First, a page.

1. Pick an industry. Using common sense (oh, and world news!) put your focus on an industry that can reasonably be expected to perform well over the next few years. At the time of this writing, my recommendations are precious metals, crude oil and rare earth minerals. Once you pick an industry, use a stock screener to set the following restrictions.
  2. EPS (earnings per share) should be, at the very least, a positive number. In a nutshell, this number represents a company’s profitability. Generally, the higher the number the better. I do not like stocks with an EPS much higher than 3.5, because it makes me wonder if the company can sustain that kind of profitability. Also, it makes me question if the company is underpaying its employees or failing to provide decent benefits. Thus, my EPS range is 1 to 3.5.
  3. Price. You can view price like a tree. A higher priced stock is like a big, strong tree that does not move in heavy wind. A lower priced stock is like a frail tree that snaps in half when the wind blows. Therefore, during times of volatility you can expect a higher priced stock to resist a downtrend. However, the higher the price the more the stock has to increase to see much of a payoff. There, I suggest new investors set a price target of $20 to $45. As a newbie you should stay away from stocks priced less than $20.
  4. P/E Ratio (price to earning ratio) should be lower rather than higher. This number indicates how overpriced (or underpriced) a stock is. The higher the number the more overpriced the stock. Thus, you want to buy stocks that have lower P/E ratios. You should compare P/E ratios between stocks of the same kind – for example, you would want to compare a tech company’s P/E to a competitor’s P/E since these companies are in the same industry. Tech companies traditionally have higher P/E ratios while utility companies are known to have lower P/E ratios. Thus, I cannot give you a particular number – you have to research each industry to see what is considered low or high.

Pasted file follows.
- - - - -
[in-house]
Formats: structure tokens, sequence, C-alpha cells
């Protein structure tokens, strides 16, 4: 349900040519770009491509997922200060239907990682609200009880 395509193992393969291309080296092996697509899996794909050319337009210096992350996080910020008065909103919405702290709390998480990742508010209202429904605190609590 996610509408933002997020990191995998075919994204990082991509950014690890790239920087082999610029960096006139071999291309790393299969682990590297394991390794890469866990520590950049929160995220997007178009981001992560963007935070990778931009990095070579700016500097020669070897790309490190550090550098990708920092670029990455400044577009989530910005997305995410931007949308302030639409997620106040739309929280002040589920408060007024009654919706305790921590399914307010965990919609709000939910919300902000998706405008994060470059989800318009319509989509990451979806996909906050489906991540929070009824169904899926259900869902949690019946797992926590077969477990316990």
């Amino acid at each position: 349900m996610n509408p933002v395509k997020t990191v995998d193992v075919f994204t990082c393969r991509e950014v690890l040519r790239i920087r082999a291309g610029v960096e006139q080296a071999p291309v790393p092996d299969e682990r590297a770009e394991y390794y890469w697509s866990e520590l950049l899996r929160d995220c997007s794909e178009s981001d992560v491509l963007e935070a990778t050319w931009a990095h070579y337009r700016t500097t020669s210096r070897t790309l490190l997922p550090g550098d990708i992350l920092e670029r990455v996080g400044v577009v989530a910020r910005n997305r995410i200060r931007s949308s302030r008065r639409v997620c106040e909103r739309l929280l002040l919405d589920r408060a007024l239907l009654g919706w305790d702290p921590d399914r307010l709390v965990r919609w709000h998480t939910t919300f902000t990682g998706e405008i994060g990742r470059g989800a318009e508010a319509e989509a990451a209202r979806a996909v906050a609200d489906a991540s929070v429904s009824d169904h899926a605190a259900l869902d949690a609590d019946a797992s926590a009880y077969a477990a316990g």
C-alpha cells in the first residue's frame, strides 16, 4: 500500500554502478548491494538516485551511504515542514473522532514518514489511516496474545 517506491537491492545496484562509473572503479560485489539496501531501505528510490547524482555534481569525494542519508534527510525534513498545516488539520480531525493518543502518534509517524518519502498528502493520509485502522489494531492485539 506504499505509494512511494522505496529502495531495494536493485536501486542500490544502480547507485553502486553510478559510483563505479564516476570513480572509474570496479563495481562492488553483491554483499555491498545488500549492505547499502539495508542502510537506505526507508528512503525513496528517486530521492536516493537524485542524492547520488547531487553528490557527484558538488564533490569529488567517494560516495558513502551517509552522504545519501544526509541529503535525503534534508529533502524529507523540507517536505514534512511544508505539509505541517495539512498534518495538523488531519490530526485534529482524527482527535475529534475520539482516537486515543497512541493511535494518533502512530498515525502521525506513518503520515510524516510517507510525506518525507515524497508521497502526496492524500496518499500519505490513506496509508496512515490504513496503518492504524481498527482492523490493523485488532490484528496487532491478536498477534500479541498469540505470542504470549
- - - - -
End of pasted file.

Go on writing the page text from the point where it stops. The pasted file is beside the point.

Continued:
5. Volume. I like the average volume to be a minimum of 1,000,000 to any maximum. The higher, the better. It helps drive the price on good news, and higher volume also ensures that you can sell the stock easily when you want to cash out.
  6. Buy on uptrends. View the stock’s one year chart to determine whether there is an uptrend or downtrend currently in place (if the stock has not gone up or down much, it is in a sideways trend – avoid this). Reasonable minds will differ about this piece of advice, but I personally feel that new investors should never attempt to pick bottoms – you should only buy a stock when the stock is in an uptrend. A body in motion tends to stay in motion.

There is much, much more to be said about how to pick stocks. I started trading in 2003 and did quite well using only fundamental analysis. As always, you should do your due diligence before making any investment. I am not a professional, and I can not guarantee anyone’s success with stocks. Trade carefully and confidently.